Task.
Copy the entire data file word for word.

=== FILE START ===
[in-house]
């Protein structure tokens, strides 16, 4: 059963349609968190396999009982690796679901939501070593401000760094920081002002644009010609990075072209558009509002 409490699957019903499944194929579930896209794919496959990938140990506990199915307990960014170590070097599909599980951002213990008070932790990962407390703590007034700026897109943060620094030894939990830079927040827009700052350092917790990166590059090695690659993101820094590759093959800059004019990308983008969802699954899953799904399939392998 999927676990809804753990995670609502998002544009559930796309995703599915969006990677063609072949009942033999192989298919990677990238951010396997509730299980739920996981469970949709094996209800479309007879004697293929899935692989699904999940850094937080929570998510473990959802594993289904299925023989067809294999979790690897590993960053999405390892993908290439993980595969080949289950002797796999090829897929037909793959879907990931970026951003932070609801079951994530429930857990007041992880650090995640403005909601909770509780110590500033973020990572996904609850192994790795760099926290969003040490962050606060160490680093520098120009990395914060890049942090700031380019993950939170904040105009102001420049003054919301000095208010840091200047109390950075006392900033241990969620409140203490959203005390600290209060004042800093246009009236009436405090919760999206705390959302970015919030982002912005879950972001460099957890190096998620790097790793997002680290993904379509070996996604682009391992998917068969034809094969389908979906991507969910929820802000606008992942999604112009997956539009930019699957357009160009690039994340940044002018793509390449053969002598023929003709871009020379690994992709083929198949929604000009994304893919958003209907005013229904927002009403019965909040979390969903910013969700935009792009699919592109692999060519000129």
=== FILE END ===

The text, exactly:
[in-house]
């Protein structure tokens, strides 16, 4: 059963349609968190396999009982690796679901939501070593401000760094920081002002644009010609990075072209558009509002 409490699957019903499944194929579930896209794919496959990938140990506990199915307990960014170590070097599909599980951002213990008070932790990962407390703590007034700026897109943060620094030894939990830079927040827009700052350092917790990166590059090695690659993101820094590759093959800059004019990308983008969802699954899953799904399939392998 999927676990809804753990995670609502998002544009559930796309995703599915969006990677063609072949009942033999192989298919990677990238951010396997509730299980739920996981469970949709094996209800479309007879004697293929899935692989699904999940850094937080929570998510473990959802594993289904299925023989067809294999979790690897590993960053999405390892993908290439993980595969080949289950002797796999090829897929037909793959879907990931970026951003932070609801079951994530429930857990007041992880650090995640403005909601909770509780110590500033973020990572996904609850192994790795760099926290969003040490962050606060160490680093520098120009990395914060890049942090700031380019993950939170904040105009102001420049003054919301000095208010840091200047109390950075006392900033241990969620409140203490959203005390600290209060004042800093246009009236009436405090919760999206705390959302970015919030982002912005879950972001460099957890190096998620790097790793997002680290993904379509070996996604682009391992998917068969034809094969389908979906991507969910929820802000606008992942999604112009997956539009930019699957357009160009690039994340940044002018793509390449053969002598023929003709871009020379690994992709083929198949929604000009994304893919958003209907005013229904927002009403019965909040979390969903910013969700935009792009699919592109692999060519000129």